May we see a comeback of the linking feature someday?
Wed Dec 14, 2016 7:40 am
For what it's worth, I just checked and the linking still seems to be present (though I don't really use it). In Dolphin, I can right-click on a file or directory and the menu has an Activities entry where I can link it to the current, or any other activity. I couldn't really find a way to disable it either although you can configure Services in the Dolphin Preferences which allows you to disable the "File to activity linking plugin" . I'm running Plasma 5.8 on Debian Unstable.
Fri Dec 23, 2016 8:41 am
Yesterday I updated my Kubuntu installation with packages from the backports ppa and now I can use this feature again , I am pleased as a punch .
I think this feature is just amazing, if you use activities. As stated in my last comment I have a folder view plasmoid on my taskbar which just shows the files and folders which are linked to the current activity. So in this folder view I just see files and folders which are relevant for the current activity (e.g. files which I need for the current presentation, so I don't need to exit my current application because I just need to click on the folder view plasmoid and every needed file ist there).
Mon Oct 15, 2018 9:45 am
I'm choosing detachable laptop now.
But I have doubts, my friend has a problem with this gadget. On the one hand, it is rlly very convenient, but, on the other hand, I'm worrying about breakdowns. She has Asus (2015, I don’t remember the name exactly). In tablet mode, programs аре not presented in a full-screen by default.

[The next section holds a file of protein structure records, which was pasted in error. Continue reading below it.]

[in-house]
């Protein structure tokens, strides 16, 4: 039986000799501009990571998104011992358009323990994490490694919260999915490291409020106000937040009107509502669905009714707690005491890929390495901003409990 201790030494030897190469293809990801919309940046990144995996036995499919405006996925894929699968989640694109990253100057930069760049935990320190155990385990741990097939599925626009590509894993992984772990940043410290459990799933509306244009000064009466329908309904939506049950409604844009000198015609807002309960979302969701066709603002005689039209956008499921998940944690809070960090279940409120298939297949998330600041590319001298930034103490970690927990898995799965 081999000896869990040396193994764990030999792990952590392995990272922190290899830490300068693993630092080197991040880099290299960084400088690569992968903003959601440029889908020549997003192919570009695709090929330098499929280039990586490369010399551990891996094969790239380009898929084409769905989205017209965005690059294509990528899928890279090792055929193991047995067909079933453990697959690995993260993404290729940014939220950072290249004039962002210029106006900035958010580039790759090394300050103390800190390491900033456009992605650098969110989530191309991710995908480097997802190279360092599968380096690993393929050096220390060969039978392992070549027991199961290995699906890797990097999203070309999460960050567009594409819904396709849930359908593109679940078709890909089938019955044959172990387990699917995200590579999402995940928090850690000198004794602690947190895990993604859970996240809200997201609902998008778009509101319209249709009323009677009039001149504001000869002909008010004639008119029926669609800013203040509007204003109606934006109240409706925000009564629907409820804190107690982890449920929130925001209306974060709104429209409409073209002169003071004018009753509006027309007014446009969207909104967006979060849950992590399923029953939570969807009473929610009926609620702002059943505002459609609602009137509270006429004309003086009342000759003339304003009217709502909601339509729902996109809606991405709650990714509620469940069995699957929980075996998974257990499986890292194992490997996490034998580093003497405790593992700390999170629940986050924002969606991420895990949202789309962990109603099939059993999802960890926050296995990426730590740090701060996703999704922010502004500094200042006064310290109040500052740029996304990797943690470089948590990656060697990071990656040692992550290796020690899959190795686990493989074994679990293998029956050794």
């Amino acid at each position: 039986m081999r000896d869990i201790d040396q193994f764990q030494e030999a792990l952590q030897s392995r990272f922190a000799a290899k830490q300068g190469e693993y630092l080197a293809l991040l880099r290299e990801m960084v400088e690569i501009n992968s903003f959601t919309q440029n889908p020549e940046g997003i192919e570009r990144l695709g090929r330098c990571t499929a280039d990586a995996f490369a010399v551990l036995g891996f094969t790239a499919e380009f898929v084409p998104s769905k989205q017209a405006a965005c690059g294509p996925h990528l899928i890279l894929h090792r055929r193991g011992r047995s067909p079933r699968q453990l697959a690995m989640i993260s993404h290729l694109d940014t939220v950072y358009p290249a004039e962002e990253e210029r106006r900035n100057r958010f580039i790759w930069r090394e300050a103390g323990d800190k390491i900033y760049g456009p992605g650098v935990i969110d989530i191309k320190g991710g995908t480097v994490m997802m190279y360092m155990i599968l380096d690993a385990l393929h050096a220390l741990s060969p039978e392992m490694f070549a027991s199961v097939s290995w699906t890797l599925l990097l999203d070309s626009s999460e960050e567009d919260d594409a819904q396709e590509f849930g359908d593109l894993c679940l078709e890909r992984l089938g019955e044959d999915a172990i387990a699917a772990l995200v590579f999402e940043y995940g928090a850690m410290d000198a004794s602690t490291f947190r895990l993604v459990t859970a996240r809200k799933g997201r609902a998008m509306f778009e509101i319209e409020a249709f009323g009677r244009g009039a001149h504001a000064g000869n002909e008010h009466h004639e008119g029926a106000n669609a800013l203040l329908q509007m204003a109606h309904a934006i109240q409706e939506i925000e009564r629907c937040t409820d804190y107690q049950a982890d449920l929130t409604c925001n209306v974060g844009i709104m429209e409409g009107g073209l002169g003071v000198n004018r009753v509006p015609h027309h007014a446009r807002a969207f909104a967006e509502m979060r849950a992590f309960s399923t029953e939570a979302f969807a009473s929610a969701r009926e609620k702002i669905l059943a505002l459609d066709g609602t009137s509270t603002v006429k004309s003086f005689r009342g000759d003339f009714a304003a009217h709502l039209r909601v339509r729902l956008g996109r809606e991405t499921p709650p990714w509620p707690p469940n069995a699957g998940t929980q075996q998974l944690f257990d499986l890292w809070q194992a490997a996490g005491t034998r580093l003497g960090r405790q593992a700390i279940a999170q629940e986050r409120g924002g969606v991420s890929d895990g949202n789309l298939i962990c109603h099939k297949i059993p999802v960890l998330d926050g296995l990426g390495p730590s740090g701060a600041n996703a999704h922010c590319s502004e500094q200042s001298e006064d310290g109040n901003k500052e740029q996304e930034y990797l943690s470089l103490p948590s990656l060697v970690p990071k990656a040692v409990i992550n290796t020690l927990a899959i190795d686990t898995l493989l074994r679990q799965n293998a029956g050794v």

Does this often happen to the tablet mod? When I used her laptop, it was very annoying.
Edit by moderator: link removed, this was off-topic
Mon Mar 04, 2019 1:29 pm
In my opinion, you should provide an faster way to switch activities. For example, Plasma5 should provide an activity switcher in additional, top panel. In this panel could also co-exist current window menu.
In place of upper idea, you could place activity switcher in default panel on right of task switcher. Task switcher should been configured to display only window from current activity by default.
Lachu, proud to be a member of KDE forums since 2008-Nov.
Fri Mar 22, 2019 4:13 am
What about this?
For the experienced KDE user the above may seem very much "overly simplistic" and "I could do that with a virtual desktop", but one should think of ATTRACTING the new user who.... we might "assume" is here fresh from Microsoft and has never even considered a "virtual desktop" let alone an "activity' .....the only option is "the" desktop.